Major Banning

With that shiny jacket and matching trousers, he must have been quite the rake at the big post-war 1919 national wireless radio convention. But, alas, by 1924 what once was stylish apparently was demoted to throw-something-on-for-work. A veteran of World War One (signal corps), Banning was a member of the Sons of the American Revolution (the Banning lineage in the U.S. goes back at least to the late 17th Century). Also he was an author, possibly most famous for "Censored Mother Goose Rhymes", per this, found online:

Censored Mother Goose Rhymes by Kendall Banning (1929)
Flipped through an interactive version of this very funny book today at the Ransom Center’s wonderful “Banned, Burned, Seized, and Censored” exhibit. (It’s out of print, so you can read the whole thing online.)

Originally published in 1926 and dedicated to “The Censors who have taught us how to ready naughty meanings into harmless words,” Banning reprinted it in support of the efforts to revise parts of tariff legislation that allowed customs agents to ban “obscene” books from the US—the book was distributed to congressmen in the middle of the debate.1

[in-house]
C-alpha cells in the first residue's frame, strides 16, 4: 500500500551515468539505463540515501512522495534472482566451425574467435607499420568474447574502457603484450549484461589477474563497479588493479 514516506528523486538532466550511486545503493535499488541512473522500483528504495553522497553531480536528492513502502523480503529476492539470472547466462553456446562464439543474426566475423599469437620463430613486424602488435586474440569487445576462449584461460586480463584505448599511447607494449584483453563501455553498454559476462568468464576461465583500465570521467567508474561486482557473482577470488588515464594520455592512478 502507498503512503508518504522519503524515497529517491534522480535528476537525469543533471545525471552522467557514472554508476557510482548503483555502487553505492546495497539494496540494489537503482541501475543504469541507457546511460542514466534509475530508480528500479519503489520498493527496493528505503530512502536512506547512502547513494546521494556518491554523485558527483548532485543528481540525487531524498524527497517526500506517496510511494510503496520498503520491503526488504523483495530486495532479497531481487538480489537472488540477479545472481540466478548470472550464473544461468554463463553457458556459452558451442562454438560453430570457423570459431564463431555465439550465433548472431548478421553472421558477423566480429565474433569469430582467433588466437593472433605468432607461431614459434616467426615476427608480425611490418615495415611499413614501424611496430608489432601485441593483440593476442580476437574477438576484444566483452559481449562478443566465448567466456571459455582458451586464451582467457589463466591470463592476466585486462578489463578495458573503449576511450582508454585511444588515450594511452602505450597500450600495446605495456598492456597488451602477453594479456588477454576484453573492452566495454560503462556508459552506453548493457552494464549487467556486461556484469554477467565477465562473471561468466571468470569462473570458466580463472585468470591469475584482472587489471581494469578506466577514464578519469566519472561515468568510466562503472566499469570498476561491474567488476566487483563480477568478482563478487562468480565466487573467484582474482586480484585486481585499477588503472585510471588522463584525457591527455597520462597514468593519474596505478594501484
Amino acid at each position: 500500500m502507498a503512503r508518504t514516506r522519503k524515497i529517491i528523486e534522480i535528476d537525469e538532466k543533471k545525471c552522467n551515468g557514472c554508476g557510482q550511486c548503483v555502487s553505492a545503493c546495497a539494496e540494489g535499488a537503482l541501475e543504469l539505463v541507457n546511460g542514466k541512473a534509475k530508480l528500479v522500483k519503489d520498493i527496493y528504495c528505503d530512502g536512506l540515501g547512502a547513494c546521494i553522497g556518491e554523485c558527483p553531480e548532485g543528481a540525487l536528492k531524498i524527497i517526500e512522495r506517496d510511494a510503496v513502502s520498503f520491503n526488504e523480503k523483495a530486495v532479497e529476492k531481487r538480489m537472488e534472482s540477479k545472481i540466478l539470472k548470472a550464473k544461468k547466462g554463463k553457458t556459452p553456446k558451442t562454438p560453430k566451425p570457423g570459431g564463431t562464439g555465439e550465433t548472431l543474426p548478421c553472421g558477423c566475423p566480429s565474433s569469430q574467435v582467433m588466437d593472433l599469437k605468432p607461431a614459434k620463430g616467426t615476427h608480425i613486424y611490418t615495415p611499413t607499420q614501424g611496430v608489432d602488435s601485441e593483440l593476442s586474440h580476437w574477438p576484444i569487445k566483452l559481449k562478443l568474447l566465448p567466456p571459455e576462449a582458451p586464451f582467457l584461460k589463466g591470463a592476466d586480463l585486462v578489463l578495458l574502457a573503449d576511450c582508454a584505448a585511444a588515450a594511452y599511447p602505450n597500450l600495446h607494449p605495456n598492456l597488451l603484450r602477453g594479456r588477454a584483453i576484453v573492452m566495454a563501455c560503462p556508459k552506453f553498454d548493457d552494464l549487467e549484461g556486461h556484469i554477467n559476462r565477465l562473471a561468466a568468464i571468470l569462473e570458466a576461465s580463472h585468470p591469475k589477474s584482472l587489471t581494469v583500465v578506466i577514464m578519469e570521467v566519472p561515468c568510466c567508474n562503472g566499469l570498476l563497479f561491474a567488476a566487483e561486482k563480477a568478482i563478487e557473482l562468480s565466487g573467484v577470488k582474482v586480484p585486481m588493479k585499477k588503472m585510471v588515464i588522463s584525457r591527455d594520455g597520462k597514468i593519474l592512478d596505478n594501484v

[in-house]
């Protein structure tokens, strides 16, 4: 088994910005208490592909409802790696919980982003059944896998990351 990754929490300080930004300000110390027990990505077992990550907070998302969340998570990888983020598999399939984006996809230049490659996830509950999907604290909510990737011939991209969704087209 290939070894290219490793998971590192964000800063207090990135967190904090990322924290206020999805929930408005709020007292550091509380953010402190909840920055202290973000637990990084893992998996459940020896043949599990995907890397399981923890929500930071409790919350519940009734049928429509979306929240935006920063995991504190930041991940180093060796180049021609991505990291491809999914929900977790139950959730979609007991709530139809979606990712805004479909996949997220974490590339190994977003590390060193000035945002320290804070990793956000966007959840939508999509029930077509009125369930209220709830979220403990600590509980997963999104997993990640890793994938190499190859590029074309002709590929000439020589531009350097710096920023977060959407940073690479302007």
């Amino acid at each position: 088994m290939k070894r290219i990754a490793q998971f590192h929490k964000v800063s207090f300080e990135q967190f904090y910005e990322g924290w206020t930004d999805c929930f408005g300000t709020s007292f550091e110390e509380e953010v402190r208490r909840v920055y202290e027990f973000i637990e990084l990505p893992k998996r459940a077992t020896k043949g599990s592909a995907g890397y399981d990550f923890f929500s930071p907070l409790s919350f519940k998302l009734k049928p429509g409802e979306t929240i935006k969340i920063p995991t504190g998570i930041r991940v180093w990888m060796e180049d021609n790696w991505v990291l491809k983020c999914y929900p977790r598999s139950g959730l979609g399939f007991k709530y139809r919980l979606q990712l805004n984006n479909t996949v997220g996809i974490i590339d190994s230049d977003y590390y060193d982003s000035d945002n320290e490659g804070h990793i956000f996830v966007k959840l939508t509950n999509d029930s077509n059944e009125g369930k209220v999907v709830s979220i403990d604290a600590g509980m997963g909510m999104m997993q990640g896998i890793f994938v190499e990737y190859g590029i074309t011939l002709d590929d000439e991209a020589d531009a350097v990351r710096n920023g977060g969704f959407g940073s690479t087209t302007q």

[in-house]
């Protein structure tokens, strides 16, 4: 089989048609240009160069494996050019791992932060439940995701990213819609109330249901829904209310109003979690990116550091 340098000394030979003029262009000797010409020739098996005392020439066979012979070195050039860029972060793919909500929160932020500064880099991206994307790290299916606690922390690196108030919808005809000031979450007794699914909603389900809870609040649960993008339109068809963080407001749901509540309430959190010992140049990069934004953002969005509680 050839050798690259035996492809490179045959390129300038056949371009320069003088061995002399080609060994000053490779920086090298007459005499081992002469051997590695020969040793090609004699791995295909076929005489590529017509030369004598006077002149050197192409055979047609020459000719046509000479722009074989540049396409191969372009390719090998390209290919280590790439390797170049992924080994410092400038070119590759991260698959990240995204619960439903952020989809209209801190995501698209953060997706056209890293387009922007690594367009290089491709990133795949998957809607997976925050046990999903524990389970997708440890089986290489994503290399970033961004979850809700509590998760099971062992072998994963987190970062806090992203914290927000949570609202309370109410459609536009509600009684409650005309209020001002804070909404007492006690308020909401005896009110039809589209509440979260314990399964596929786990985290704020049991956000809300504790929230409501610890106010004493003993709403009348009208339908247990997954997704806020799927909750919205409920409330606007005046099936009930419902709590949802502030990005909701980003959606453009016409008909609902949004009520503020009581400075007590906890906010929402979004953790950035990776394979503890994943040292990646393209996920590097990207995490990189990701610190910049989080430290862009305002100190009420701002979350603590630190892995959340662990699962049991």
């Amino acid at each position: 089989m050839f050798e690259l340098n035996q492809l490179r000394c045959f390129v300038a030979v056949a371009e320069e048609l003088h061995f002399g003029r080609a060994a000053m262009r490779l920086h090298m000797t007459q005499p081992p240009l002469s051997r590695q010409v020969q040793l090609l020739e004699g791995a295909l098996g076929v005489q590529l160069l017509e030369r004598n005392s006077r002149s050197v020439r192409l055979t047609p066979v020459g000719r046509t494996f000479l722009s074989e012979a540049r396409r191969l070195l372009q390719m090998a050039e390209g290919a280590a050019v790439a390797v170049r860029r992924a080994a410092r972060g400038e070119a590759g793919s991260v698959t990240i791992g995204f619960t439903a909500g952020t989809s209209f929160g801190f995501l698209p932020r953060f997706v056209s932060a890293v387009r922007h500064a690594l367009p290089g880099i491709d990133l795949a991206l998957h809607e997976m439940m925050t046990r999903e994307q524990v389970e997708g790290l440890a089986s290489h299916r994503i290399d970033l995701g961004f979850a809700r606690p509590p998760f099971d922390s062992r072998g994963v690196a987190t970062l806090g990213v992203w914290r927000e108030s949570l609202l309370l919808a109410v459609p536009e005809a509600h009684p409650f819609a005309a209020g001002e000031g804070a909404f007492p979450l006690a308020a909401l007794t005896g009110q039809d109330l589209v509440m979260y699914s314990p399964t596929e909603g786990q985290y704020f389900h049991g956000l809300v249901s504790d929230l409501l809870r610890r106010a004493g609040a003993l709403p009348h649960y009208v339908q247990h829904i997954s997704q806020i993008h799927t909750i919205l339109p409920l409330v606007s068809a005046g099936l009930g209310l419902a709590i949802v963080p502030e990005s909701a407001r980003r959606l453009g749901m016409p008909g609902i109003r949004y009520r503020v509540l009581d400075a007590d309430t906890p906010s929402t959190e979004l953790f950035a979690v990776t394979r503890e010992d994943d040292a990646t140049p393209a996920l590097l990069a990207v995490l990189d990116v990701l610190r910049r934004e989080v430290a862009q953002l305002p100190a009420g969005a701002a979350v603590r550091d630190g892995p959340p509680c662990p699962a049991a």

Banning (1879-1944) wasn’t some underground prankster: he was a war veteran, a poet (a New York Times review in 1913 said of his work, “no other poet in America at the moment has such a gift of pure melody”), an author of over a dozen books (he wrote books on Annapolis and West Point), and an editor of Cosmopolitan, Popular Radio, and Hearst Magazine.

Fun fact: Gertrude Stein owned a copy.

Major Banning is buried at Arlington National Cemetery, and here's his grave:

Unusual name ?


Kendall Banning

was the editor of Popular Radio magazine at this time.

Flat Top

The guy in the light shirt could almost fit in perfectly in appearance with young men in the early 60's.